The study protocol was prospectively registered in PROSPERO (International Prospective Register of Systematic Reviews; https://www.crd.york.ac.uk) under registration number CRD42022372687.

Literature search strategy

A systematic search for potentially relevant articles was conducted in 5 international databases (Medline, Web of Science, Embase, Cochrane Library, and ClinicalTrials.gov) from inception until September 1, 2022. The keywords and medical subject headings (MeSH) terms were combined as follows: “glioma” and “PET” and “pseudoprogression” or “progression”. The retrieval formula is provided in Appendix 1. To include all eligible studies in the search, no language restriction was applied. Moreover, references provided from relevant articles were also manually examined to identify additional studies for inclusion.

Literature selection

The inclusion criteria for the literature were as follows: (I) clinical diagnostic test using PET imaging to distinguish PsP and TPR in patients with either adult or pediatric glioma; (II) patients suspected of glioma progression during the post therapeutic follow-up; (III) a progression pattern clearly distinguished in each case with the RANO criteria (2).

The exclusion criteria were as follows: (I) informal publication types (e.g., reviews or meta-analyses, clinical guideline, case reports, conference abstracts, letters to the editor, or comments); (II) cell or animal experiments; (III) with a sample size ≤10 patients; (IV) with insufficient data to obtain or deduce a 2×2 confusion matrix or the unavailability of the absolute numbers of true-positive (TP), false-positive (FP), true-negative (TN) and false-negative (FN) cases; (V) duplicate or overlapping cohorts (in the case of an overlapping cohort, the largest was enrolled and other overlapping studies were excluded); and (VI) inclusion of radiation necrosis or other treatment-related changes.

To minimize subjectivity, screening was completed by 2 independent reviewers (ZQ Ouyang, GR Zheng) and any discrepancies were adjudicated by a third reviewer (CD Liao).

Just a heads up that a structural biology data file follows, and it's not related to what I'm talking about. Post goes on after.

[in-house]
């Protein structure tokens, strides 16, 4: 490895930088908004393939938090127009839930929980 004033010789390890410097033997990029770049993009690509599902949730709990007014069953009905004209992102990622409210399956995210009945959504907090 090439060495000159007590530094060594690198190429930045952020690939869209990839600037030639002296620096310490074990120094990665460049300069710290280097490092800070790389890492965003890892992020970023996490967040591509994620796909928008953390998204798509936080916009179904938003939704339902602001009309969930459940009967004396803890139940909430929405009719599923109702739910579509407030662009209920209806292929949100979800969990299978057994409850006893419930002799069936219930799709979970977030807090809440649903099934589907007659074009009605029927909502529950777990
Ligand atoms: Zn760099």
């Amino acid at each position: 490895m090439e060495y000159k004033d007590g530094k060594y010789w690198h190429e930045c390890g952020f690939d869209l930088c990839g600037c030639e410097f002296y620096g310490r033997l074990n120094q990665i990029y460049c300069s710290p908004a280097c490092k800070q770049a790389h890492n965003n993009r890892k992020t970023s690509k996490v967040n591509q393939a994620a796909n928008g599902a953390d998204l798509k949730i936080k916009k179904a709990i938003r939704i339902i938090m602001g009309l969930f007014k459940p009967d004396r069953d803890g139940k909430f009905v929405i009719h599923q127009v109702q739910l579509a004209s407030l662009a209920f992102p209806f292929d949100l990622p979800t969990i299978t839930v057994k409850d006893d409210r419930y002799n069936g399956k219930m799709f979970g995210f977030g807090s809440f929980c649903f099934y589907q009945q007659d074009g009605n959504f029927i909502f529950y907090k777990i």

Data extraction and quality assessment

The evaluation was based on a scale of 17 items. Quality assessment was performed independently by 2 reviewers (ZQ Ouyang, GR Zheng) using RevMan software (version 5.4, Cochrane; https://training.cochrane.org) based on the Quality Assessment of Diagnostic Accuracy Studies 2 (QUADAS-2) (22). The QUADAS-2 tool can assign a risk of bias rating of “low”, “high”, or “uncertain” based on a response of “yes”, “no”, or “uncertain” to the relevant flag questions included in each section. Specifically, if the answer to all the landmark questions in a range is “yes”, then it can be rated as low risk of bias; if all the informational questions are answered “no”, then the risk of bias is rated as “high” (23). Any disagreements in scoring were resolved through discussion.

Data extraction of the included studies proceeded according to a predesigned form as follows: (I) basic information of studies (author name, journal, year of publication, country of origin, study design, and begin and end time of investigation); (II) patients’ demographic and clinical characteristics (mean or median age, sample size, therapeutic regimen, World Health Organization (WHO) classification, O6-methylguanine-DNA methyl-transferase (MGMT) and isocitrate dehydrogenase [IDH(status)]; (III) PET protocol (PET modality, radiotracer type, radiotracer dose, time of PET scan after tracer injection, method of analysis, parameters, and cutoff value); and (IV) recorded or calculated absolute numbers of TP, FP, FN, and TN. The data extraction form was first piloted on 3 randomly selected studies and then completed for all items by 1 reviewer (ZQ Ouyang) and validated by another reviewer (CD Liao) to ensure a level of accuracy. The PET parameter with the highest accuracy of each study was selected. The screening protocol mandated that quantitative parameters take precedence over qualitative parameters, combined parameters, textural parameters, and radiomics parameters.